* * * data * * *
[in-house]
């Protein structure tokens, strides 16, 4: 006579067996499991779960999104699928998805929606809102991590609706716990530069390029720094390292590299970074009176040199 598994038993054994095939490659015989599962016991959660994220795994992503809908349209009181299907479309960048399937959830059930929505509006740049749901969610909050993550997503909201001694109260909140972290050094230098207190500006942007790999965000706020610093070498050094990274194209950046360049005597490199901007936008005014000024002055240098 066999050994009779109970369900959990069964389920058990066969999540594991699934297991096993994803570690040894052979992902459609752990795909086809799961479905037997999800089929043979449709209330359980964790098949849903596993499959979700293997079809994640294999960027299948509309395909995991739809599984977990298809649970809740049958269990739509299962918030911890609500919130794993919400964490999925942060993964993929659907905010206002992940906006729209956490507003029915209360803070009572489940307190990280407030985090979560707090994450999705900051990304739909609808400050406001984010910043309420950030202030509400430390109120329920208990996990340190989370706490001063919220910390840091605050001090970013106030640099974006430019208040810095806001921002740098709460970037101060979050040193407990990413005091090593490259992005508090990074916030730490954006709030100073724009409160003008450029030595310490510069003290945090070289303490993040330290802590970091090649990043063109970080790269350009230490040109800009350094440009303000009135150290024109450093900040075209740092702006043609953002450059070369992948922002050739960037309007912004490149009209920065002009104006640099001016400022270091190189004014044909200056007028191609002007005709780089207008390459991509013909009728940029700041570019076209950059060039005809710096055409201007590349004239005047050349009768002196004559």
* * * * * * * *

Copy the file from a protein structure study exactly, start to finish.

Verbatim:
[in-house]
């Protein structure tokens, strides 16, 4: 006579067996499991779960999104699928998805929606809102991590609706716990530069390029720094390292590299970074009176040199 598994038993054994095939490659015989599962016991959660994220795994992503809908349209009181299907479309960048399937959830059930929505509006740049749901969610909050993550997503909201001694109260909140972290050094230098207190500006942007790999965000706020610093070498050094990274194209950046360049005597490199901007936008005014000024002055240098 066999050994009779109970369900959990069964389920058990066969999540594991699934297991096993994803570690040894052979992902459609752990795909086809799961479905037997999800089929043979449709209330359980964790098949849903596993499959979700293997079809994640294999960027299948509309395909995991739809599984977990298809649970809740049958269990739509299962918030911890609500919130794993919400964490999925942060993964993929659907905010206002992940906006729209956490507003029915209360803070009572489940307190990280407030985090979560707090994450999705900051990304739909609808400050406001984010910043309420950030202030509400430390109120329920208990996990340190989370706490001063919220910390840091605050001090970013106030640099974006430019208040810095806001921002740098709460970037101060979050040193407990990413005091090593490259992005508090990074916030730490954006709030100073724009409160003008450029030595310490510069003290945090070289303490993040330290802590970091090649990043063109970080790269350009230490040109800009350094440009303000009135150290024109450093900040075209740092702006043609953002450059070369992948922002050739960037309007912004490149009209920065002009104006640099001016400022270091190189004014044909200056007028191609002007005709780089207008390459991509013909009728940029700041570019076209950059060039005809710096055409201007590349004239005047050349009768002196004559």